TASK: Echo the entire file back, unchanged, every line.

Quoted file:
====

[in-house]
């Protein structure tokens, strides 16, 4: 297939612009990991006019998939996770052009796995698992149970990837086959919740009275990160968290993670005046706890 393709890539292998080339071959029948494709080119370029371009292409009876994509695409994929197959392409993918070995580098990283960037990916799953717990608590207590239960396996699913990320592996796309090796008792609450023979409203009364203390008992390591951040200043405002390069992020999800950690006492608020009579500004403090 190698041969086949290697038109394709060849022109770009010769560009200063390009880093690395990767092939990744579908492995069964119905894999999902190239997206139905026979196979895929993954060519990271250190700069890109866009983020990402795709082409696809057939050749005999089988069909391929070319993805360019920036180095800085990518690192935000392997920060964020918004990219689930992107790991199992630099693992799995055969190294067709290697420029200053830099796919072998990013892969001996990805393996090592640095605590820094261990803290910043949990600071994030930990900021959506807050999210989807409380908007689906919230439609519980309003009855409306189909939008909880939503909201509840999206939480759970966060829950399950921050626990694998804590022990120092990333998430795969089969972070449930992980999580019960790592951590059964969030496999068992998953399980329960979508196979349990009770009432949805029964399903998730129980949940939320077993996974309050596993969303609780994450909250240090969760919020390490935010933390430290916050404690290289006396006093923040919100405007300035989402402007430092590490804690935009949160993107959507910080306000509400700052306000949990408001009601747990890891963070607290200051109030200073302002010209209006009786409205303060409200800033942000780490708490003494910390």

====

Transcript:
[in-house]
């Protein structure tokens, strides 16, 4: 297939612009990991006019998939996770052009796995698992149970990837086959919740009275990160968290993670005046706890 393709890539292998080339071959029948494709080119370029371009292409009876994509695409994929197959392409993918070995580098990283960037990916799953717990608590207590239960396996699913990320592996796309090796008792609450023979409203009364203390008992390591951040200043405002390069992020999800950690006492608020009579500004403090 190698041969086949290697038109394709060849022109770009010769560009200063390009880093690395990767092939990744579908492995069964119905894999999902190239997206139905026979196979895929993954060519990271250190700069890109866009983020990402795709082409696809057939050749005999089988069909391929070319993805360019920036180095800085990518690192935000392997920060964020918004990219689930992107790991199992630099693992799995055969190294067709290697420029200053830099796919072998990013892969001996990805393996090592640095605590820094261990803290910043949990600071994030930990900021959506807050999210989807409380908007689906919230439609519980309003009855409306189909939008909880939503909201509840999206939480759970966060829950399950921050626990694998804590022990120092990333998430795969089969972070449930992980999580019960790592951590059964969030496999068992998953399980329960979508196979349990009770009432949805029964399903998730129980949940939320077993996974309050596993969303609780994450909250240090969760919020390490935010933390430290916050404690290289006396006093923040919100405007300035989402402007430092590490804690935009949160993107959507910080306000509400700052306000949990408001009601747990890891963070607290200051109030200073302002010209209006009786409205303060409200800033942000780490708490003494910390």